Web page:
How to Fake Couverture (Dipping) Chocolate
Couverture chocolate produces a thinner, shinier, and snappier layer than regular chocolate when set—but this specialty ingredient is expensive. Could we find a cheaper way to get the same professional-looking results?
Couverture chocolate is manufactured specifically for dipping cookies and truffles and coating molds. It’s ideal for the job because it produces a thinner layer of chocolate that’s shinier and snappier than regular chocolate when set. It can also be costly—up to $20 per pound. But we found a cheaper way to get the same professional-looking results: Melt regular chocolate (we used our favorite dark chocolate, Ghirardelli 60 Percent Cacao Bittersweet Chocolate Premium Baking Bar) with a small amount of high-quality white chocolate (such as E. Guittard or Ghirardelli). Here’s why the combination worked: When chocolate melts, the cocoa butter becomes liquid; all its other components are insoluble and are suspended in the liquid. Because white chocolate contains cocoa butter but no cocoa solids, it created a more fluid product that was easier to work with and allowed for a thinner coating. Also, the more cocoa butter there is, the more rigid (snappy) and glossy the final coating will be. Avoid white chocolate chips and any bars that contain partially hydrogenated palm oil, palm kernel oil, soybean oil, or cottonseed oil, as these are added in lieu of some or all of the cocoa butter and thus won’t work as well.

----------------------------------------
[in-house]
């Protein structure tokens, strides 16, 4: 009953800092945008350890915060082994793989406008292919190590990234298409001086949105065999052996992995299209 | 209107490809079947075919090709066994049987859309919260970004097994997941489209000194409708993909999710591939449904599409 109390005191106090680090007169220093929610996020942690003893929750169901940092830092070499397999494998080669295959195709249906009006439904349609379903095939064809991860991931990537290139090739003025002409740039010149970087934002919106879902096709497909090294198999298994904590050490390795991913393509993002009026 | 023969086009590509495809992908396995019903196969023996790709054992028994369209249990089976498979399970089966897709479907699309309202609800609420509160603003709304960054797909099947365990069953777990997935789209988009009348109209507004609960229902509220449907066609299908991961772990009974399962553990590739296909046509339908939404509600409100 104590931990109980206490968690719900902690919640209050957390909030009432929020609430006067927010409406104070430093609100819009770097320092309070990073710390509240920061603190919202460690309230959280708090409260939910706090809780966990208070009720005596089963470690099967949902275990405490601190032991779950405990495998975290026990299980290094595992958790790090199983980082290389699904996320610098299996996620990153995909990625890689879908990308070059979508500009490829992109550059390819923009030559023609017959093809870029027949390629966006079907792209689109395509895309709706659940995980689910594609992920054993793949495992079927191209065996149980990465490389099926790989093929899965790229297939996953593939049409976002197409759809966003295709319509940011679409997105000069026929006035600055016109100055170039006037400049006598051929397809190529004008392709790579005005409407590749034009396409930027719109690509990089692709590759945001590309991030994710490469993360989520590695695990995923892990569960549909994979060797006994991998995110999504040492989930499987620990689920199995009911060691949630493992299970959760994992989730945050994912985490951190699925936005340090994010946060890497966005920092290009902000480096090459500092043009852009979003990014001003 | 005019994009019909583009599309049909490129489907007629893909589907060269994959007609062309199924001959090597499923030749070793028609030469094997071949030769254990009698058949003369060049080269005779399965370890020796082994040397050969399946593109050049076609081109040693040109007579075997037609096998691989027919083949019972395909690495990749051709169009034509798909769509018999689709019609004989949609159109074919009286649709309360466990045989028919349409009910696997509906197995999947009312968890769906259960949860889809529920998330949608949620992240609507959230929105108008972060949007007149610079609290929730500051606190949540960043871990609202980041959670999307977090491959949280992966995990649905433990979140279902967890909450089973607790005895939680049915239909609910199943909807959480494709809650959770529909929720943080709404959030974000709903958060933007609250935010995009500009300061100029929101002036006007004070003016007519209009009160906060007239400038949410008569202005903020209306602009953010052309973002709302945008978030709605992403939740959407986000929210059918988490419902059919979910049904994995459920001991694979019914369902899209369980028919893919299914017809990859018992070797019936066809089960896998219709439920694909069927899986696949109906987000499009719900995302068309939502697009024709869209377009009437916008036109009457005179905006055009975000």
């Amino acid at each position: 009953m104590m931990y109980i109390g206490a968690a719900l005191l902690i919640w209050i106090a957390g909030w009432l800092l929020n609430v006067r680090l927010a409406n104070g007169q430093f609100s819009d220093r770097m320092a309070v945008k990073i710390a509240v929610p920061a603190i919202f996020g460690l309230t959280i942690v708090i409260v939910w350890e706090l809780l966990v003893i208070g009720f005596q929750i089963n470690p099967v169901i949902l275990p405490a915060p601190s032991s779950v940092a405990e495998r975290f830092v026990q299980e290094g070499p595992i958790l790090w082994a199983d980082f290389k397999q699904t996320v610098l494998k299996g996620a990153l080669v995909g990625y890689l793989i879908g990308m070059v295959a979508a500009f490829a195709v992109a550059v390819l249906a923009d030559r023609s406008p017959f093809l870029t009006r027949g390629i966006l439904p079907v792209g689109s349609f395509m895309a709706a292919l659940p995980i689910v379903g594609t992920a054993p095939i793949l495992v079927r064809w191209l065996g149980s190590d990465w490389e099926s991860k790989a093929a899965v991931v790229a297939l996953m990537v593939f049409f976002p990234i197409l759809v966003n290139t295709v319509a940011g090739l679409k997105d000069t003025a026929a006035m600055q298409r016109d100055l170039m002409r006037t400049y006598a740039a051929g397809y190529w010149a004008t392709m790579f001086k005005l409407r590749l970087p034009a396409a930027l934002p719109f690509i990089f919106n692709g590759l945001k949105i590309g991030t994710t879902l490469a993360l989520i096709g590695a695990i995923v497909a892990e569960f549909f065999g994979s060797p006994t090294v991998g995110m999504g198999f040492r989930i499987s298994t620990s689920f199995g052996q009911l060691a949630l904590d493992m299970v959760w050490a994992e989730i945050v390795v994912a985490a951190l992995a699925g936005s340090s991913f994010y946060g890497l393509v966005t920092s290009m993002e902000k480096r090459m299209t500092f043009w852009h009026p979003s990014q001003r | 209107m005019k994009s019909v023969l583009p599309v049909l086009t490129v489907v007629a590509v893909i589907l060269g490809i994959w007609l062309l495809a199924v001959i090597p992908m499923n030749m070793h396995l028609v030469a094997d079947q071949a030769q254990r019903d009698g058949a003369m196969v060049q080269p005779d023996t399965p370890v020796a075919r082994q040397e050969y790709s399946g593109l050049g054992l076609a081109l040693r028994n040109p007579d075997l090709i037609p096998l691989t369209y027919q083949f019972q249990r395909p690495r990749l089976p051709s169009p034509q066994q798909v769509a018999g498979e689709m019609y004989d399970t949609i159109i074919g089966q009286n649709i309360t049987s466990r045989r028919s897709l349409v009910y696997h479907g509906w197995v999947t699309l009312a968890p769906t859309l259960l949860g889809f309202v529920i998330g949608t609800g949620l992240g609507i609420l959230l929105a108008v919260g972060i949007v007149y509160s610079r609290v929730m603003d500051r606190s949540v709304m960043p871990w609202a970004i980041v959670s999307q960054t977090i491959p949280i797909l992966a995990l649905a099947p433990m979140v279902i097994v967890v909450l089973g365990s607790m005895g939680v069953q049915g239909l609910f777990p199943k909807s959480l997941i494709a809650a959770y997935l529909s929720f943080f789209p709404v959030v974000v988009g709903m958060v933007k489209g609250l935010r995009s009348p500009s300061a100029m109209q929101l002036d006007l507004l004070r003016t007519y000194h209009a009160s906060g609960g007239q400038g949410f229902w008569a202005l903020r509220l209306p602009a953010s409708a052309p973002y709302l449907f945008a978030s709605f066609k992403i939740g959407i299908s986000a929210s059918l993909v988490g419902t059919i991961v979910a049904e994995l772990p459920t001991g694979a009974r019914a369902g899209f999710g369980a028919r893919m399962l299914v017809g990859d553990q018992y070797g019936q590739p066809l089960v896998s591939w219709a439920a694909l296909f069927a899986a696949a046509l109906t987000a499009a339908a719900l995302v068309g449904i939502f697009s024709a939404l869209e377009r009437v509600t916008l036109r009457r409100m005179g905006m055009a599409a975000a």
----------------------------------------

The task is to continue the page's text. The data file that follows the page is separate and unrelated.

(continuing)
Here’s our cheater method: Finely chop or grate 4 ounces of chocolate and 1/4 ounce of white chocolate. Microwave 3 ounces of the chocolate at 50 percent power until it is mostly melted, stirring frequently. Then add the remaining 1 ounce of chocolate and the white chocolate and stir it until melted, returning it to the microwave for no more than 5 seconds at a time to complete the melting.